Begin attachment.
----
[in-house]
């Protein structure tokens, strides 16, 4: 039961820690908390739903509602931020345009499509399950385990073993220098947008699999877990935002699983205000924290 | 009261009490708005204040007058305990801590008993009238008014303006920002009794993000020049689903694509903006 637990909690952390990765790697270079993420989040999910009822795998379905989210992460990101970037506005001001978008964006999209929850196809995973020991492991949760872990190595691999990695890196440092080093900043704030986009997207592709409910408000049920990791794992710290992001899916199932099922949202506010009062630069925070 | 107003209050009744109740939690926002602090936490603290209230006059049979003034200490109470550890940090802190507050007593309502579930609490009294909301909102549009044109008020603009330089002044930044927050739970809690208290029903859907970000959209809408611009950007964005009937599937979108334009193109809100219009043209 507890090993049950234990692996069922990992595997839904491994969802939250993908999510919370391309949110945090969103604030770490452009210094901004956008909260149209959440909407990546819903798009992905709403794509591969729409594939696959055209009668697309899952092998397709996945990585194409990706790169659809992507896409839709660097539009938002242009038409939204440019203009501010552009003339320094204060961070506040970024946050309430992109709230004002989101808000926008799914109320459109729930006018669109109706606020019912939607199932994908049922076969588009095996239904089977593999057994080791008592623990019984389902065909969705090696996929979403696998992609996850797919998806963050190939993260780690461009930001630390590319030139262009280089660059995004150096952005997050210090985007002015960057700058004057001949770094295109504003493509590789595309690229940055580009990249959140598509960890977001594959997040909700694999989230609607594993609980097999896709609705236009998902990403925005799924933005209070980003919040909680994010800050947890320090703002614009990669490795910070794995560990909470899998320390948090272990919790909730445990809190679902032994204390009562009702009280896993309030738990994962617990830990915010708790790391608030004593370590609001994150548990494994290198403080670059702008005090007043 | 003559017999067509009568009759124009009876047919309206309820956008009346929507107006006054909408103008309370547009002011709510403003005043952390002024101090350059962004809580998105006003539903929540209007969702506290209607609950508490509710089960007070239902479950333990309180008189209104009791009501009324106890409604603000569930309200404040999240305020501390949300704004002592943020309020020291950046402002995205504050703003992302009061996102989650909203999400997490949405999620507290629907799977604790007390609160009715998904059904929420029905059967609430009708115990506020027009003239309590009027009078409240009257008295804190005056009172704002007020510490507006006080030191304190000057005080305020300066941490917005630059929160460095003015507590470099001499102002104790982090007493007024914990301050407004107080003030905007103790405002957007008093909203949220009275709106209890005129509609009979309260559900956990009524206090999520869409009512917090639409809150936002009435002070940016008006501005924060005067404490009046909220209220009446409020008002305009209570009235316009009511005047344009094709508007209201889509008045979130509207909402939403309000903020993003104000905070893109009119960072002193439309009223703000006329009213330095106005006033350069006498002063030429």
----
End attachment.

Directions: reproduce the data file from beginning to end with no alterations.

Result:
[in-house]
């Protein structure tokens, strides 16, 4: 039961820690908390739903509602931020345009499509399950385990073993220098947008699999877990935002699983205000924290 | 009261009490708005204040007058305990801590008993009238008014303006920002009794993000020049689903694509903006 637990909690952390990765790697270079993420989040999910009822795998379905989210992460990101970037506005001001978008964006999209929850196809995973020991492991949760872990190595691999990695890196440092080093900043704030986009997207592709409910408000049920990791794992710290992001899916199932099922949202506010009062630069925070 | 107003209050009744109740939690926002602090936490603290209230006059049979003034200490109470550890940090802190507050007593309502579930609490009294909301909102549009044109008020603009330089002044930044927050739970809690208290029903859907970000959209809408611009950007964005009937599937979108334009193109809100219009043209 507890090993049950234990692996069922990992595997839904491994969802939250993908999510919370391309949110945090969103604030770490452009210094901004956008909260149209959440909407990546819903798009992905709403794509591969729409594939696959055209009668697309899952092998397709996945990585194409990706790169659809992507896409839709660097539009938002242009038409939204440019203009501010552009003339320094204060961070506040970024946050309430992109709230004002989101808000926008799914109320459109729930006018669109109706606020019912939607199932994908049922076969588009095996239904089977593999057994080791008592623990019984389902065909969705090696996929979403696998992609996850797919998806963050190939993260780690461009930001630390590319030139262009280089660059995004150096952005997050210090985007002015960057700058004057001949770094295109504003493509590789595309690229940055580009990249959140598509960890977001594959997040909700694999989230609607594993609980097999896709609705236009998902990403925005799924933005209070980003919040909680994010800050947890320090703002614009990669490795910070794995560990909470899998320390948090272990919790909730445990809190679902032994204390009562009702009280896993309030738990994962617990830990915010708790790391608030004593370590609001994150548990494994290198403080670059702008005090007043 | 003559017999067509009568009759124009009876047919309206309820956008009346929507107006006054909408103008309370547009002011709510403003005043952390002024101090350059962004809580998105006003539903929540209007969702506290209607609950508490509710089960007070239902479950333990309180008189209104009791009501009324106890409604603000569930309200404040999240305020501390949300704004002592943020309020020291950046402002995205504050703003992302009061996102989650909203999400997490949405999620507290629907799977604790007390609160009715998904059904929420029905059967609430009708115990506020027009003239309590009027009078409240009257008295804190005056009172704002007020510490507006006080030191304190000057005080305020300066941490917005630059929160460095003015507590470099001499102002104790982090007493007024914990301050407004107080003030905007103790405002957007008093909203949220009275709106209890005129509609009979309260559900956990009524206090999520869409009512917090639409809150936002009435002070940016008006501005924060005067404490009046909220209220009446409020008002305009209570009235316009009511005047344009094709508007209201889509008045979130509207909402939403309000903020993003104000905070893109009119960072002193439309009223703000006329009213330095106005006033350069006498002063030429």